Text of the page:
“Some people don’t like competition because it makes them work harder, better” – Drew Carey

Aspiring officers who have previously experienced failure often contact me. As a coach/mentor, I believe in the potential of every individual.

I mentioned earlier that I had been inspired to write this blog by a Sergeant, who had been unsuccessful in promotion selection processes in his force. We spoke on the phone and it was clear that he still possessed a positive attitude.

Although he was disappointed by previous setbacks, his growth mindset, self-belief and reserves of resilience were all factors that made him want to try again. But this time he decided to approach things slightly differently. I’ll let him tell the story:

“I applied for promotion three times with my force and was unsuccessful each time. From wanting to give up and thinking it may not be for me, I attended the Rank Success promotion Masterclass, where I got to grip with how and what I needed to do. I tried one final time applying for mutiple advertised Inspector vacancies in three different forces. Every force had different application processes (A “Why Me & Why Now” Letter, an online application and a standard application).

“I was successful in all three paper sifts that followed and was invited to interviews/assessment centres. Rank Success eBooks helped me prepare for my presentations, briefings and formal interviews.”

I went from 3 Failures to 3 Passes!

“I passed all three-promotion boards with flying colours coming top in two processes. A choice of three forces! I wish I could take all the positions offered but have to decide where is my career best suited!”  –

Deepak recently (Passed THREE Inspectors processes at once!)

What happened for this to be the outcome?

When you begin with the end in mind,‘ Be so good they can’t ignore you, becomes a mindset. It raises the bar from day one. I encourage all my clients to aim that high.

Successful candidates often tell me that they put more effort, time and commitment into preparing for their interview than anything they have ever prepared for before. As a result, they feel more aware and confident. It’s that simple, and it’s that hard!

Ask yourself  How much do I want to succeed?

Am I prepared to do the necessary work to perform to the best of my ability when it matters?

Life is a series of choices. You can choose your mindset. You can choose to start now.

Wherever you are on your promotion journey, Rank Success can help you prepare effectively. Why not download a FREE guide & start today?

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Promotion

If You Don’t Believe in Yourself, Why Should Anyone Else?

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 “Your success depends mainly on what you think of yourself and whether you believe in yourself  William J. H. Boetcker 

 Our relationships, abilities and possibilities are influenced by our beliefs about them. These beliefs can be empowering but amongst them we all have some limiting beliefs and thoughts.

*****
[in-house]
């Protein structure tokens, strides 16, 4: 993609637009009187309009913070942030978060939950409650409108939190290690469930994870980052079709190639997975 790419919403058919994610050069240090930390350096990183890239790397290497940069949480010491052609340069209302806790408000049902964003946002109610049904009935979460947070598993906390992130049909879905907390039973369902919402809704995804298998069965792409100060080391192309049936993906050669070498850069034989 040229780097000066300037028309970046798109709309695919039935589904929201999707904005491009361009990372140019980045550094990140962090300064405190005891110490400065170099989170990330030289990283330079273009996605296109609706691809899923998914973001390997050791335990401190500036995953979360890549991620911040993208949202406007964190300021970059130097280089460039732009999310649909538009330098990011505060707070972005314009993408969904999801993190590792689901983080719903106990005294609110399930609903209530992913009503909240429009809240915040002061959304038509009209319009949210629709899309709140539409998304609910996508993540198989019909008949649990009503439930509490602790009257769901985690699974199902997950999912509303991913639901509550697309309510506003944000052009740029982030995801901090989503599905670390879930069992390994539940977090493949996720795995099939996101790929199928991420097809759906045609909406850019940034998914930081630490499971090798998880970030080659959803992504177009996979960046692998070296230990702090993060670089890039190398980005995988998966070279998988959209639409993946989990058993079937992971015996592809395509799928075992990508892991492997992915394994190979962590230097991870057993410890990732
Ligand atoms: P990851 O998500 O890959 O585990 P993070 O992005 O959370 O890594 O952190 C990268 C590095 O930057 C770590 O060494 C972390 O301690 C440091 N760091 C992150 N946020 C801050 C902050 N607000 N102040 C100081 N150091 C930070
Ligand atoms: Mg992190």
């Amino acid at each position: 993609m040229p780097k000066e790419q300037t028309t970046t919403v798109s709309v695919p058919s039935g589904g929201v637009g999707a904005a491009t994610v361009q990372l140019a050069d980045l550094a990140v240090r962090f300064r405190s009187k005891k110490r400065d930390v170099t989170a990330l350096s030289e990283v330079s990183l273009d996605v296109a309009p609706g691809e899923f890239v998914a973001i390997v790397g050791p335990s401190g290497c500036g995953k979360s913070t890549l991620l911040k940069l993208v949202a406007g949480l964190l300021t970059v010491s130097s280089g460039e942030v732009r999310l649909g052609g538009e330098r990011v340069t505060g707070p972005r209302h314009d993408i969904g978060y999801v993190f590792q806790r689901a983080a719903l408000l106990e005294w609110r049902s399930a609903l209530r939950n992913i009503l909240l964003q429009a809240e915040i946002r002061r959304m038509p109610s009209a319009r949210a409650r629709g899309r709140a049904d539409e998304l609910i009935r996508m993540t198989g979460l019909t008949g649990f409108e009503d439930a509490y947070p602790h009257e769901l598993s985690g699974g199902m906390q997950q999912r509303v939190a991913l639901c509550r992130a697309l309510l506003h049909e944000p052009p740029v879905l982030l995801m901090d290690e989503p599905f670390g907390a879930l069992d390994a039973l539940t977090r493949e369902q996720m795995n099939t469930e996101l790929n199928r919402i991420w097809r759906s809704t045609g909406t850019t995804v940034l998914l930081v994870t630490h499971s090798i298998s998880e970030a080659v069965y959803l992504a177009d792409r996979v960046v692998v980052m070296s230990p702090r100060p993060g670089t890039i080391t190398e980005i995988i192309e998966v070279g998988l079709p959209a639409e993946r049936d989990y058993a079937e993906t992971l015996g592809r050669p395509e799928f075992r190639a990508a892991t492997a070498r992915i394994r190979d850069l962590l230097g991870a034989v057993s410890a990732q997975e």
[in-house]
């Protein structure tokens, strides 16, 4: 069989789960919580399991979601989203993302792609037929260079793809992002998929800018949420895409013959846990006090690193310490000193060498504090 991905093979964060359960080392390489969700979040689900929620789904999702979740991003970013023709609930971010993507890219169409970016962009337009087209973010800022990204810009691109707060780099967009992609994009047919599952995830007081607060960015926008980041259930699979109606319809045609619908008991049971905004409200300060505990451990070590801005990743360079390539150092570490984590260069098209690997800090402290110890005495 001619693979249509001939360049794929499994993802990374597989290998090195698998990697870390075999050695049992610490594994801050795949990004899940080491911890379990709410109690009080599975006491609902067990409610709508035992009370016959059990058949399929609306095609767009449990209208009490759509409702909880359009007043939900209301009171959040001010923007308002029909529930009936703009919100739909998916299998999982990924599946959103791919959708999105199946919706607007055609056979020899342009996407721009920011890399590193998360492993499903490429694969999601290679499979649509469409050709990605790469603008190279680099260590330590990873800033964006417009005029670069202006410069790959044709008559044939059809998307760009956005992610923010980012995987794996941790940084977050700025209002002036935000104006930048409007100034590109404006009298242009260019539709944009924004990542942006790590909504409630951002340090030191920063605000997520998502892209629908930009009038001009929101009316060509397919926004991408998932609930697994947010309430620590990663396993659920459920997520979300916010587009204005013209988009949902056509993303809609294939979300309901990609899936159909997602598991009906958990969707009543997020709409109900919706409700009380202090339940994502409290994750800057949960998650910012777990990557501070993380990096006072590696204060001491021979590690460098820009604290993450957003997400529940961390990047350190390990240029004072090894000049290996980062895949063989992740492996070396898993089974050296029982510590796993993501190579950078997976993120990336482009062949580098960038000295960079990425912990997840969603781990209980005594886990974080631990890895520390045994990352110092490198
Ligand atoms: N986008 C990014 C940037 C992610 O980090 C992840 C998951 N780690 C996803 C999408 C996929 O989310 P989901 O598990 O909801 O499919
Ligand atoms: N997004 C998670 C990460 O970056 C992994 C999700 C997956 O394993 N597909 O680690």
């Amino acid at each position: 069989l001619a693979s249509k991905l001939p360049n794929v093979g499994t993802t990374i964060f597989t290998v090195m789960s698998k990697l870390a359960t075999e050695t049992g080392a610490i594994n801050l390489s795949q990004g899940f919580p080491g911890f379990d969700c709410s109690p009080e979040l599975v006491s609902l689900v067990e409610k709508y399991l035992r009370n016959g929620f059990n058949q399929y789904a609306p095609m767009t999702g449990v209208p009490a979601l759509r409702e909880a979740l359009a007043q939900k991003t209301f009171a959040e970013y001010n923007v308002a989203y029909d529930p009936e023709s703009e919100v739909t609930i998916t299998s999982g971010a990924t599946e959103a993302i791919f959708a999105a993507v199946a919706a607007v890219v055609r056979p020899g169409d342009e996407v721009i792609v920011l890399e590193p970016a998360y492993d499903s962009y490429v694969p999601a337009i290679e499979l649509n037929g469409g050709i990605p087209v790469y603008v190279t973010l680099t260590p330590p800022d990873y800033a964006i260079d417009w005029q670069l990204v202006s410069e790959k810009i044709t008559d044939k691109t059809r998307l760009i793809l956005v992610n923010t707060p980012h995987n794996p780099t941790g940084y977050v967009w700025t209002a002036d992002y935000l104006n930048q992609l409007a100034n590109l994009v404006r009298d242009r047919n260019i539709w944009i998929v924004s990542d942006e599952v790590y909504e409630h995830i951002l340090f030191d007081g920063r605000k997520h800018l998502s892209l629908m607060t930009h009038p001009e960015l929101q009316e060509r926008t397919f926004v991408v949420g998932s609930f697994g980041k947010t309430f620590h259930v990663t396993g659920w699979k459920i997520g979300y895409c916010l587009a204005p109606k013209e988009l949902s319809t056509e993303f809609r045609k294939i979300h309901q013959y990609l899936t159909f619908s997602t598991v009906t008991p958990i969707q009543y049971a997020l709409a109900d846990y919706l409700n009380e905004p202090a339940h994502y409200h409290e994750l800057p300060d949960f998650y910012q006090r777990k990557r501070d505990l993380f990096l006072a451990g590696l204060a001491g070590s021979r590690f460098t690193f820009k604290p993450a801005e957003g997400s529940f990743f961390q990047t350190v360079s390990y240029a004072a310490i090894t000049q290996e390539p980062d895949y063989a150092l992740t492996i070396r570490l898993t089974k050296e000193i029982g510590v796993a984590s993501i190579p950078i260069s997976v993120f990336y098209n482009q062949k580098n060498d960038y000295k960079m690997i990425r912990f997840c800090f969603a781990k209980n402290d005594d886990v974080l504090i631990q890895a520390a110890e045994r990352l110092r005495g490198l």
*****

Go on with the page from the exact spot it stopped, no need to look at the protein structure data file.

These are the powerful thoughts that limit action, that stop you moving forward. Some are as a result of social conditioning, often from childhood and act as your very own filter of reality, affecting how you see and experience the world. These limiting or negative beliefs are also invisible. They hold you back from achieving your true potential. 

 As the owner of these thoughts and beliefs you can choose to get rid of them. You can do this through raising your awareness and prove them false. Sometimes described as stinking thinking, here are some examples. 

  • All the wrong people get promoted

  • It’s a waste of time

  • I don’t have enough experience

  • It’s not a fair process

  • There’s no point in me applying

  • I’m too old

  • Others have a better chance than me

  • I’m not good enough

  • I’m too young

  • I don’t have the time

  • There are no opportunities

 You can identify and acknowledge your self-limiting or negative beliefsBeing completely honest with yourself is a starting point. Everyone has them. At least one! 

 Write them down. Make them visible.

Out In The Open

“Positive thinking won’t let you do anything, but it will let you do everything better than negative thinking will” Zig Ziglar

Once they are out in the open, one way of dealing with these thoughts is to reframe them. Reframing is a technique for altering negative or self-defeating thought patterns by deliberately replacing them with positive conscious self-talk. It’s about changing your perception and generating new options.  

For example: “I don’t have enough time” when reframed becomes “I prioritise things that are important to me”.

Here are some more:

A Thinking Partner

“Our thoughts are shaped by our assumptions and sometimes those assumptions are just plain wrong” Cara Stein

Coaches are sometimes described as a thinking partner. Supporting and respectfully challenging the thinking of individuals who aspire to promotion is something that I love doing.

Identifying stinking thinking and then reframing it helps with getting the approach right going forward. It’s a valuable tactic and one that can help build confidence.

I hear lots of aspiring promotion candidates using the term ‘if I’m successful” when talking about opportunities ahead. That’s some stinking thinking right there!  It’s a subconscious barrier. It reflects inner doubt, lack of self-belief and can prevent you from presenting the best version of yourself during a promotion selection process.

Reframing can be a powerful enabler.  Here’s a brief insight from Steve, a Detective Sergeant, prior to successfully achieving his goal of promotion to Inspector:

“The positive mind set you kept me in was very good for me…You often corrected me from saying ‘if’ I pass to ‘when’ I pass, which had an impact psychologically on my preparation and actually made me feel you were keeping me on track. Compared to a previous unsuccessful interview, I felt completely different and more relaxed. Where I was unsure… a quick chat put me back in the positive thinking area again. There were a few times you did that”

Reframing “if” (stinking thinking) to “when” (positive thinking) helps tremendously in visualising a successful outcome. As Henry Ford puts it: 

“If you think you can or if you think you can’t, you’re right”

Finally, if you are preparing ahead and would like something to trigger and support your thinking, here’s a FREE 50 page downloadable guide: ‘7 Things Promotion Boards Also Look For’